Tape Head (Metal Blade)
An interview with Doug Pinnick
by Martin Popoff
It’s been quite a journey for the three musical enigmas who comprise the universally-revered phenom that is Houston’s King’s X. From the most lauded and hopeful of major label empire builders, to their current return to Metal Blade, Doug Pinnick, Ty Tabor, and Jerry Gaskill have continued to shine the light on shimmery metal. The latest developments have seen the band create the masterpiece that is Ear Candy, only to be dropped by Atlantic in a metal house-cleaning. After a post-period greatest hits album, both Ty and Doug have made solid solo albums for Brian Slagel and his label, both of whom have received King’s X with open arms. All of a sudden, we have a new King’s X record called Tape Head.
The journey has not been without its bruises, but Doug Pinnick has found peace. “After we got dropped, basically all I did was sit at home and write music. And through it all, I worked out a lot of things in my life. It was a good time for reflection. I grew up with a lot of religion, but I’ve gotten to a place in my life where I sort of question everything. I’ve seen so much in this world, I mean I hate to say it, but I don’t believe much in anything anymore except in myself, and so that’s where I’m going. And there’s no conflict between myself and Ty. He completely understands why I feel the way I do, and how I’ve gotten here, and he knows there’s nothing he can do about it but believe for himself and allow me to do what I please.”
“Well, I’m your typical musician who’s very insecure,” answers Doug on how this transformation has worked its way into his personality. “I just grew up in a place where I became a very insecure person. But through the years I’ve been through therapy and self-help reading and stuff, and looked at my past and the life and the trauma that I’ve had, and I just woke up one day and said ‘forget it! Just get on with it!’ I walked away from everything – religion, my belief in the government, in people, in trust. Everything just went out the window and all of a sudden, I felt peaceful and content in my life. Now I go on without any expectations, any preconceived ideas.”
Which brings us to two new records from Doug; his Poundhound project, and Tape Head, a typically wonderful King’s X record with lots of dense guitarwork, soulful bluesy singing, harmonies afire, and hooks for hill after rolling hill. But it seems one of the main stories within this band is one of its producers. The dark and classic Dogman record, which came from turmoil within all three corners of the band, saw Brendan O’Brien, in Doug’s words, “wanting to break records for sonic heaviness.” Ear Candy subsequently caused battles between the label, who wanted a bigshot producer, and the band, who wanted to do it all themselves. A compromise found Arnold Lanni, who Doug appreciated for his work with Our Lady Peace.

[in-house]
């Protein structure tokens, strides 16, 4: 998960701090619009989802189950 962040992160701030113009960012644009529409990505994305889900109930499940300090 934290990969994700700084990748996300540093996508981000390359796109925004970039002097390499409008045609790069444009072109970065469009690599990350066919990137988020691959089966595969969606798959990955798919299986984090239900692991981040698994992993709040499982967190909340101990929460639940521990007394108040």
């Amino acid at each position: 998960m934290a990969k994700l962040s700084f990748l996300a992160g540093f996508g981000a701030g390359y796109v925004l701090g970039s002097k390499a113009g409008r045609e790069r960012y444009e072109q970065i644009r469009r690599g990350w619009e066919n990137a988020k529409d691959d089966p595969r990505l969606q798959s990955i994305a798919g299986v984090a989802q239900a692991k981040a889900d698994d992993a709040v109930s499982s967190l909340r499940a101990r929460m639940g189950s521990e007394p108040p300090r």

Tape Head, however, finds the band finally getting their wish. “When we heard what we could do by ourselves with the new songs for the best of, we thought ‘we could do our own record!’ And so we have Tape Head. I built my own studio with my Poundhound advance money and Ty has his own studio and we made the record at my place and mixed it at Ty’s. I think it’s the first pure King’s X album we’ve ever done. There’s nobody on the outside who worked on it, no engineers, producers, nobody to say anything. Not even the record company. I don’t know if it’s the greatest thing we’ve ever done, or if anybody is going to really love it, but we’re happy with it. I don’t think it’s anything new, but I think it’s what we’ve always wanted to do at home.”
Besides self-producing, the other big difference this time is that the band didn’t reach into their legendarily deep bag of tricks for songs. They wrote ’em all brand new. “We wrote most of them from the ground up, which we usually never do. I stayed in my studio for a week and a half and made up melodies and lyrics for everything! I don’t know, I break into a cold sweat, and I sit there and concentrate and somehow something comes.”
Surely, with yet another great record under his belt, and a catalogue that is simply without peer, Doug must have at least a shade of understanding that King’s X are, in this writer’s opinion, one of the most critically acclaimed hard rock bands of our time. “I look back and I’m very proud of it. I’d be an idiot if I wasn’t (laughs). Friends, people in other bands, couldn’t understand why I couldn’t enjoy what I’d done. My life has been great. I’ve been playing music since I was 21, and I’ve made a living at it for 20 years and I haven’t had to have a regular job, and you know, my life is great when it comes to that. I’ve made a decent living, I’m not a millionaire, I’m not a rich rock star, but I made a decent living at it and I look back and I go ‘wow, you did OK.’ I’m very proud of our accomplishments.”
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